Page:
By Deryck Kissoondath

Photos Andrew Watson

Mike Saunders hittingThis year has been shaping up well for Victoria, British Columbia native Michael Saunders. The outfielder has become more of a fixture in the early half of 2013, patrolling the outfield for the Seattle Mariners. For Saunders it was all part of the plan as he stated “My ultimate goal was to be a Major League Baseball player and I’m here now.”

This year has been a difficult year for the Mariners with the young inexperienced team that they field. But according to Saunders “The team goal is to win – the minor leagues is about player development, winning is more of a mindset here. My personal goal is to help the team win, whatever way I can.”

Saunders was quick to add “I don’t set statistic goals because you can’t control those – you can do everything right at the plate and hit the ball right on the nose and line out and you are 0 for 1. It is something I don’t get caught up in. Play hard, stay healthy, stay on the field and be a good teammate, those are the things that you can control.”

The transition from playing in the minors to the majors is a major hurdle for some players but Saunders felt that “It takes a little while but once you start playing every day from rookie ball, college, and high school, when you start playing every day in the majors, you have to develop a routine.”

“It is something I had to learn because every individual is different. My routine is coming to the field and relaxing a bit. I like being here earlier so I’m not rushed and I get to the training room and stretched out. I typically find a hot tub and get my body loose, bat in the cages and then batting practice.  After that I relax and do crosswords.”

Having played with Suzuki Ichiro, Saunders commented on his former outfielder saying “He was very professional and followed his routine. Off the field he was very funny but on the field emotionless. He led by example, followed a routine, and showed me how to develop that routine.”

Even though the Seattle Mariners are a rebuilding team and have many young players, there are still many pressures associated with being in the majors. According to Saunders “The biggest difference between Triple A and the big leagues is talent, but there is more media pressure.  You learn to deal with it over the years but a lot of the time those guys that have success in the game, they are the same guys who can deal with it and handle it properly.  You can learn from it, it happens to you, you learn from your mistakes and you learn more from failure than success.”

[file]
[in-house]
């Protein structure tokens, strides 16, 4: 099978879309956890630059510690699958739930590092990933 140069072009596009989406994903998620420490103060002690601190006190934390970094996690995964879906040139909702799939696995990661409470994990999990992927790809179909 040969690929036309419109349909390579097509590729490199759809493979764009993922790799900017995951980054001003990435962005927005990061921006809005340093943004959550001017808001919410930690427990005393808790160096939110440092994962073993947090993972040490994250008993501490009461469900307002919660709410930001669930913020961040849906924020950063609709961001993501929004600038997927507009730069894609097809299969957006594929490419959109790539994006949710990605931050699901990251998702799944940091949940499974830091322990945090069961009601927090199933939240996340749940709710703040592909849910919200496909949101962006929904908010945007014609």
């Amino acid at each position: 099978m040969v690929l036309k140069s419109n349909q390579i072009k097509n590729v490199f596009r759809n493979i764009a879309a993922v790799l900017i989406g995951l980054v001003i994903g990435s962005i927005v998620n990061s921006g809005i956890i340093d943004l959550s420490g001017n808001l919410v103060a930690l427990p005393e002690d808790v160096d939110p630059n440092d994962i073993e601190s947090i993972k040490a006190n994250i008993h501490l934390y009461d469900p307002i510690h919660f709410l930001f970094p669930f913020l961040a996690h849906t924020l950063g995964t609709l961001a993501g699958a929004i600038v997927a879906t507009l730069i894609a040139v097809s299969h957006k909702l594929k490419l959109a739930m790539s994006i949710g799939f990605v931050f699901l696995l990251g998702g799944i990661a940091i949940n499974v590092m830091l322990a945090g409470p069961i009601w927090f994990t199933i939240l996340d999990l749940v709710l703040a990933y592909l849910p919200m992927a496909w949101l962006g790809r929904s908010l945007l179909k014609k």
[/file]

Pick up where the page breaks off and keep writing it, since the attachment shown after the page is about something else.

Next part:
This year several veterans were brought in to create a well-balanced clubhouse. Jason Bay, a fellow Canadian was in that mix. Saunders commented “It is a great clubhouse mix of veterans and young guys. Everyone is your friend and you don’t usually find that in a clubhouse, you usually find more cliques, but not here.”  As for his fellow Canadian, Jason Bay, “He’s a great guy to learn from, and I try to be around him and pick his brain about the life of baseball and everything. We have two of us here, so it is harder for our teammates to get on us being Canadian.” According to Saunders there was a natural bond between the two Canadian outfielders that was established back in Spring Training.  “Ever since Spring Training, the first day of catch we came together, partially because of common interests. Until Spring Training, he was the one Canadian that I hadn’t met.”

The proud patriotism didn’t end with Saunders pairing up with fellow Canadian, Jason Bay, it was also noticed in the huge smile across his face when discussing his role playing for Canada back in March 2013. “I loved the opportunity to play in the World Baseball Classic.  Any opportunity to play for your country is special.  It’s an honour and not something to be taken lightly.  Whenever you can wear Canada across your chest it is a proud moment.”

Saunders was also very proud of his first major league home run as he explained to me. “My most memorable and dearest moment thus far was my 1st major league home run back on Mother’s Day 2010 with my mom in the stands. She is no longer here as she passed away after a 13 year battle with breast cancer.”

For Michael Saunders playing for the Mariners is surreal as his father brought him to his first major league game at the old Kingdome and he watched players such as Griffey, A Rod, Martinez, and Johnson wearing the same uniform that he now dons. Saunders is very humble and continues to strive to be his best. At the All-Star break, under less playing time he was hitting 0.226 with six homeruns and 28 runs batted in.